Tony Panzica Featured

8:00pm EDT October 26, 2007

If Tony Panzica gives you a job, he trusts you to do it, so he won’t be coming around to check up on you every few minutes. Instead of worrying about checking on every detail of what his employees are doing, the president and CEO of Panzica Construction Co. trusts that the systems built into the construction management and general contracting company will tell him when people aren’t performing. Instead, he spends his time finding new ways to push the $135 million company forward. By freeing up his schedule to allot more time to visit job sites and talk with employees and clients, he’s learned how to keep growth consistent while also keeping his 150 employees happy. Smart Business spoke with Panzica about why it’s important to put people first and how a few hors d’oeuvres can get employees to open up.

Make employees priority No. 1. We are very concerned about people and what makes them happy and what makes their families happy. If you don’t have happy employees, they can’t produce, so I’m very concerned about their allocation of time. I try to force them to go home at a reasonable time to spend time with their children, so that the next day they can come back fresh, and they’re ready to go again.

Every leader ought to have the ability to empathize with people and see things through others’ eyes. If you are not able to empathize with them, you can’t understand what their problems are, and you can’t work with them to grow.

I try to be very flexible with employees; if they find they have to be with their families or take care of a personal issue, I let them take the time. Employees are your most important resource, so you motivate them by trying to make them understand that you understand their needs and are sensitive to their needs.

From when they first begin, I usually step in their office or ask them to come to lunch, so that I get a chance to get to know them a little better. I reinforce the concept that I’m here to talk about any issue that they have, and I’d rather know about it before than after. If you reinforce that kind of message enough, they usually accept it pretty well.

Trust your staff members enough not to baby-sit them. Once someone is hired, I trust them to do what they do. They say, ‘Well, how will you know if I’m doing my job?’

It doesn’t take long for a client or another leader to tell me that something has gone wrong. I don’t have to sit there and baby-sit you, and, if I do, I shouldn’t have hired you in the first place.

What’s very important is that most employees will say, ‘A job is a job, and it’s not what I’d choose to do all the time, but since I have to do it, I want something that makes me feel fulfilled as a person.’ You can fulfill people’s needs by empowering them and letting them take charge of their own destiny, rather than interfering with their day-to-day operations.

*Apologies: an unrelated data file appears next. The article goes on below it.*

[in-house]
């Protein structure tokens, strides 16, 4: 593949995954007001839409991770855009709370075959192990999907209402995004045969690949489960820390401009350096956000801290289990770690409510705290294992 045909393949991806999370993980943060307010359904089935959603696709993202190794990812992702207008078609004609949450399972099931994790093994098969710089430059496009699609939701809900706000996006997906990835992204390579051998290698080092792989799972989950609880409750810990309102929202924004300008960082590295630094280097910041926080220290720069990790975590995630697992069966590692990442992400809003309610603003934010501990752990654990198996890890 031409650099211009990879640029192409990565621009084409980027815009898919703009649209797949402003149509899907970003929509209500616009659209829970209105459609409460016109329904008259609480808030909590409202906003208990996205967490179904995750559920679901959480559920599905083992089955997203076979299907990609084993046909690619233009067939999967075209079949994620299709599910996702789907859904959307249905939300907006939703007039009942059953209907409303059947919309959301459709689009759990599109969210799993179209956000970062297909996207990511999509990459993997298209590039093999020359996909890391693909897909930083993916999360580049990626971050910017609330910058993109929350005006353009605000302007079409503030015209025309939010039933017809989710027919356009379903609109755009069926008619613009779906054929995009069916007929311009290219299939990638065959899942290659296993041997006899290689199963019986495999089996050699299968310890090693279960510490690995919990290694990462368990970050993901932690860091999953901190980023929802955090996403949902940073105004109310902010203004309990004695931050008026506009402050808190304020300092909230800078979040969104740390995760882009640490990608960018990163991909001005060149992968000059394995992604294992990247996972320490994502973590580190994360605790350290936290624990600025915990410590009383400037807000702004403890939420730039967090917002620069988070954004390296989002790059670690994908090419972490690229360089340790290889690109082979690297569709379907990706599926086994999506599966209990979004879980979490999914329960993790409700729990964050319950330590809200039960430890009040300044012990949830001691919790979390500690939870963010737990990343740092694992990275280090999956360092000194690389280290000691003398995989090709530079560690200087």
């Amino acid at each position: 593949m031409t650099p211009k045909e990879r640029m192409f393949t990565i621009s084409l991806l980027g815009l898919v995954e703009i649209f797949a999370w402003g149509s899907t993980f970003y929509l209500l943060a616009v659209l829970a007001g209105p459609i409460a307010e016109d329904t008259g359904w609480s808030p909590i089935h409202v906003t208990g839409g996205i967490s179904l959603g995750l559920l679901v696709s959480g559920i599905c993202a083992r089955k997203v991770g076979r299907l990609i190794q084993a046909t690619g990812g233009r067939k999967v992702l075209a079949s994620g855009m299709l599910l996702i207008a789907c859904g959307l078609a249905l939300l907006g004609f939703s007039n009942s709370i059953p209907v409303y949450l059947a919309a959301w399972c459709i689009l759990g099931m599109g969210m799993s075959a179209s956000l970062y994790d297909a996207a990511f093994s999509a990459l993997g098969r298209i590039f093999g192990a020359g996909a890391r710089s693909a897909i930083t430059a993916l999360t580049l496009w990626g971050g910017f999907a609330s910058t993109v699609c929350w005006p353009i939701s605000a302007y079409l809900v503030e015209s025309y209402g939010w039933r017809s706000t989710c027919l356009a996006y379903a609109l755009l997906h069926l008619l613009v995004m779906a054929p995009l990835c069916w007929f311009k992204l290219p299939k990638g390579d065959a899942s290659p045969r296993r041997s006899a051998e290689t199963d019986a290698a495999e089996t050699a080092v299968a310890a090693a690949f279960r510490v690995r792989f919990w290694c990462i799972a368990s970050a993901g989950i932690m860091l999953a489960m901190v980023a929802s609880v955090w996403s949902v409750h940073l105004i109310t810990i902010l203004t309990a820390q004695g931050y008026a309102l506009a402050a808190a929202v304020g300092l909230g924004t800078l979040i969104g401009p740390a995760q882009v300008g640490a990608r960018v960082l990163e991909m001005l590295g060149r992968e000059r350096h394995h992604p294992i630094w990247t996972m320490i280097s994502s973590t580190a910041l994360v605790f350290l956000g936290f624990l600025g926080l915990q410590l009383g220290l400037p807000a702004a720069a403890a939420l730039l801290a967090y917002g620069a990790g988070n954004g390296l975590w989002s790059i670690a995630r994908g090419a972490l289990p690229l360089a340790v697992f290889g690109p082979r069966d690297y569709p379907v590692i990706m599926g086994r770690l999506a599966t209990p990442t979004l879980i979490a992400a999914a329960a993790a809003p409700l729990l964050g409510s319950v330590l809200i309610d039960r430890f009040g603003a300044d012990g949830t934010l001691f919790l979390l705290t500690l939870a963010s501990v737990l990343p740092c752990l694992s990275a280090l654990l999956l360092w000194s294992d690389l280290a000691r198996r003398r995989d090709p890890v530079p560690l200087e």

There are many companies that get overinvolved in the day-to-day operations, and they interfere too much. I don’t need to interfere with you because you’re here to do a job, and if you’re not able to do it, it will show.

Get more information during interviews with job candidates. I ask open-ended questions that lead them to tell me a little bit more about themselves without me probing. I’ll ask them questions about what their interests are, and people usually open up.

They don’t usually just say golf, they’ll say, ‘My son plays baseball, and we like to do this or that,’ and then you can usually find out a little bit more about them.

Take staff meetings off-site for better feedback.

We go to a local restaurant and just sit down and order hors d’oeuvres and maybe a beer or something at the end of the day. We just open up and allow them to tell me what issues are bothering them about projects, and what I’ve found is, getting them away from the office atmosphere, when the projects are completed and they don’t have to run someplace, they’re usually pretty open, and they tell me things.

And many times, after that meeting is over, I will find that one or two of them will want to stay on a little bit longer and say, ‘You know, I’m really having a problem with this superintendent,’ or, ‘These resources weren’t available.’ That’s how I find out things; if I can get them out of the atmosphere that they work in day to day, they’re usually a little bit more open.

Be where clients can see you. The biggest challenge in the major growth side is trying to get people to accept your capabilities. As you grow, it’s hard to get (clients) to trust you to move on to more difficult and more involved projects because many people say, ‘You haven’t done this before, so I don’t want to give you the chance to do it here and learn.’

The only way you are going to be able to do that is persistence. As a leader, you have to show clients quality and that your performance is of the utmost capability.

I’m on every job we have at least once a week. That’s helpful because the field employees don’t really get a chance to see management very much at most places, so when they see somebody that actually cares enough to be there once a week, and when clients see that, they say, ‘This is a pretty interested leader; he’s actually here checking things out himself.’

That’s where the personal touch with every client is very important. They know that if they see me on the job every week, there’s a relationship, and they can pick up the phone and call me to resolve a problem.

HOW TO REACH: Panzica Construction Co., (440) 442-4300 or